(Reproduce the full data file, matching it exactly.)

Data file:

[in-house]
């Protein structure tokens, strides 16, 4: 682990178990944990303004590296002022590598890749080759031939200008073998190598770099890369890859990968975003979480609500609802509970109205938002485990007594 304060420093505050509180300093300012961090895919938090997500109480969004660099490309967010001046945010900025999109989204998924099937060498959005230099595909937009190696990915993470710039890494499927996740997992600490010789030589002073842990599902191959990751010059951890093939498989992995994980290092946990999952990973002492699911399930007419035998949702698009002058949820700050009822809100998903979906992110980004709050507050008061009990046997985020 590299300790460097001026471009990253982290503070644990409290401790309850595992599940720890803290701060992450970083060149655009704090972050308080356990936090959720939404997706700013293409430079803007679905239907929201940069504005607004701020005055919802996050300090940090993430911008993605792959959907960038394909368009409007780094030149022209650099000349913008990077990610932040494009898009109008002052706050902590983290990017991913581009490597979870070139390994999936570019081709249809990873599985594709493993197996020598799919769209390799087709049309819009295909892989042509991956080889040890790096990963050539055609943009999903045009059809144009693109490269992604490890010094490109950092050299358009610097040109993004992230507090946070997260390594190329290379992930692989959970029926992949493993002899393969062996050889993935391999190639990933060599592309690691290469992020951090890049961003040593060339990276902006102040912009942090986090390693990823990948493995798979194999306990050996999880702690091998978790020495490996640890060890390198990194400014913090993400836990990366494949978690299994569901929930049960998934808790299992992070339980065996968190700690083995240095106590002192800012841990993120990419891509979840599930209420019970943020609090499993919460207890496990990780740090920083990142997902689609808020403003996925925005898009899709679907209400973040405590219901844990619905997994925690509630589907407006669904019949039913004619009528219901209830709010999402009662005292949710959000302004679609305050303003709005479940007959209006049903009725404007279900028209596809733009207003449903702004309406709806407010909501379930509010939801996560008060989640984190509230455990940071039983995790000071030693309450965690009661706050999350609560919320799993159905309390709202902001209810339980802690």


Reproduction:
[in-house]
């Protein structure tokens, strides 16, 4: 682990178990944990303004590296002022590598890749080759031939200008073998190598770099890369890859990968975003979480609500609802509970109205938002485990007594 304060420093505050509180300093300012961090895919938090997500109480969004660099490309967010001046945010900025999109989204998924099937060498959005230099595909937009190696990915993470710039890494499927996740997992600490010789030589002073842990599902191959990751010059951890093939498989992995994980290092946990999952990973002492699911399930007419035998949702698009002058949820700050009822809100998903979906992110980004709050507050008061009990046997985020 590299300790460097001026471009990253982290503070644990409290401790309850595992599940720890803290701060992450970083060149655009704090972050308080356990936090959720939404997706700013293409430079803007679905239907929201940069504005607004701020005055919802996050300090940090993430911008993605792959959907960038394909368009409007780094030149022209650099000349913008990077990610932040494009898009109008002052706050902590983290990017991913581009490597979870070139390994999936570019081709249809990873599985594709493993197996020598799919769209390799087709049309819009295909892989042509991956080889040890790096990963050539055609943009999903045009059809144009693109490269992604490890010094490109950092050299358009610097040109993004992230507090946070997260390594190329290379992930692989959970029926992949493993002899393969062996050889993935391999190639990933060599592309690691290469992020951090890049961003040593060339990276902006102040912009942090986090390693990823990948493995798979194999306990050996999880702690091998978790020495490996640890060890390198990194400014913090993400836990990366494949978690299994569901929930049960998934808790299992992070339980065996968190700690083995240095106590002192800012841990993120990419891509979840599930209420019970943020609090499993919460207890496990990780740090920083990142997902689609808020403003996925925005898009899709679907209400973040405590219901844990619905997994925690509630589907407006669904019949039913004619009528219901209830709010999402009662005292949710959000302004679609305050303003709005479940007959209006049903009725404007279900028209596809733009207003449903702004309406709806407010909501379930509010939801996560008060989640984190509230455990940071039983995790000071030693309450965690009661706050999350609560919320799993159905309390709202902001209810339980802690």